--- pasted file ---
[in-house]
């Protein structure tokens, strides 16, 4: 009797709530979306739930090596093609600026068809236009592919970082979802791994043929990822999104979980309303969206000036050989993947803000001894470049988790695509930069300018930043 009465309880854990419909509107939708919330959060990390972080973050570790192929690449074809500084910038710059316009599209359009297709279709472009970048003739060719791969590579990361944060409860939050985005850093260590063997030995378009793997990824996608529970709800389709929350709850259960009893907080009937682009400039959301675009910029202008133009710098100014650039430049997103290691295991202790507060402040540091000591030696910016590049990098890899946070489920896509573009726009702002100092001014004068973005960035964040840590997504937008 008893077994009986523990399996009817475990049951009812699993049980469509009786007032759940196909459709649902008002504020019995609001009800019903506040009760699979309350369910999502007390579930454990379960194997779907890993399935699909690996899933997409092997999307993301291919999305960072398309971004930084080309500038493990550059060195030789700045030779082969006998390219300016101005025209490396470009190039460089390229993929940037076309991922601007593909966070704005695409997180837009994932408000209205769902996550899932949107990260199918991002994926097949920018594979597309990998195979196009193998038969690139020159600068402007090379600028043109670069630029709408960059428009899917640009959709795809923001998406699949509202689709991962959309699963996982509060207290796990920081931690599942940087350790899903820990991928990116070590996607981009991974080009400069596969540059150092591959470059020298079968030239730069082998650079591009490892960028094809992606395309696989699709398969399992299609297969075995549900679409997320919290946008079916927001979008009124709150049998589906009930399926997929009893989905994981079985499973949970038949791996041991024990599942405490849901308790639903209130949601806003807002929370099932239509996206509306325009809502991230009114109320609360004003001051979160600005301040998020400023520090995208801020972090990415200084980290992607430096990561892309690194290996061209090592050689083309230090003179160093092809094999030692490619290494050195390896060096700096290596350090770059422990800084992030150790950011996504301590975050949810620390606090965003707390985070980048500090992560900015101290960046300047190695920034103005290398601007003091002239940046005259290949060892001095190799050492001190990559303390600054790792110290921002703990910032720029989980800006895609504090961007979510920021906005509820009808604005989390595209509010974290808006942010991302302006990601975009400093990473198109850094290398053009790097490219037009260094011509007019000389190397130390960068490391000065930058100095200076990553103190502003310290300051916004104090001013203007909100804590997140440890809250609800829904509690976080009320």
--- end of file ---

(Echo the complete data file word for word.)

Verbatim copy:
[in-house]
């Protein structure tokens, strides 16, 4: 009797709530979306739930090596093609600026068809236009592919970082979802791994043929990822999104979980309303969206000036050989993947803000001894470049988790695509930069300018930043 009465309880854990419909509107939708919330959060990390972080973050570790192929690449074809500084910038710059316009599209359009297709279709472009970048003739060719791969590579990361944060409860939050985005850093260590063997030995378009793997990824996608529970709800389709929350709850259960009893907080009937682009400039959301675009910029202008133009710098100014650039430049997103290691295991202790507060402040540091000591030696910016590049990098890899946070489920896509573009726009702002100092001014004068973005960035964040840590997504937008 008893077994009986523990399996009817475990049951009812699993049980469509009786007032759940196909459709649902008002504020019995609001009800019903506040009760699979309350369910999502007390579930454990379960194997779907890993399935699909690996899933997409092997999307993301291919999305960072398309971004930084080309500038493990550059060195030789700045030779082969006998390219300016101005025209490396470009190039460089390229993929940037076309991922601007593909966070704005695409997180837009994932408000209205769902996550899932949107990260199918991002994926097949920018594979597309990998195979196009193998038969690139020159600068402007090379600028043109670069630029709408960059428009899917640009959709795809923001998406699949509202689709991962959309699963996982509060207290796990920081931690599942940087350790899903820990991928990116070590996607981009991974080009400069596969540059150092591959470059020298079968030239730069082998650079591009490892960028094809992606395309696989699709398969399992299609297969075995549900679409997320919290946008079916927001979008009124709150049998589906009930399926997929009893989905994981079985499973949970038949791996041991024990599942405490849901308790639903209130949601806003807002929370099932239509996206509306325009809502991230009114109320609360004003001051979160600005301040998020400023520090995208801020972090990415200084980290992607430096990561892309690194290996061209090592050689083309230090003179160093092809094999030692490619290494050195390896060096700096290596350090770059422990800084992030150790950011996504301590975050949810620390606090965003707390985070980048500090992560900015101290960046300047190695920034103005290398601007003091002239940046005259290949060892001095190799050492001190990559303390600054790792110290921002703990910032720029989980800006895609504090961007979510920021906005509820009808604005989390595209509010974290808006942010991302302006990601975009400093990473198109850094290398053009790097490219037009260094011509007019000389190397130390960068490391000065930058100095200076990553103190502003310290300051916004104090001013203007909100804590997140440890809250609800829904509690976080009320």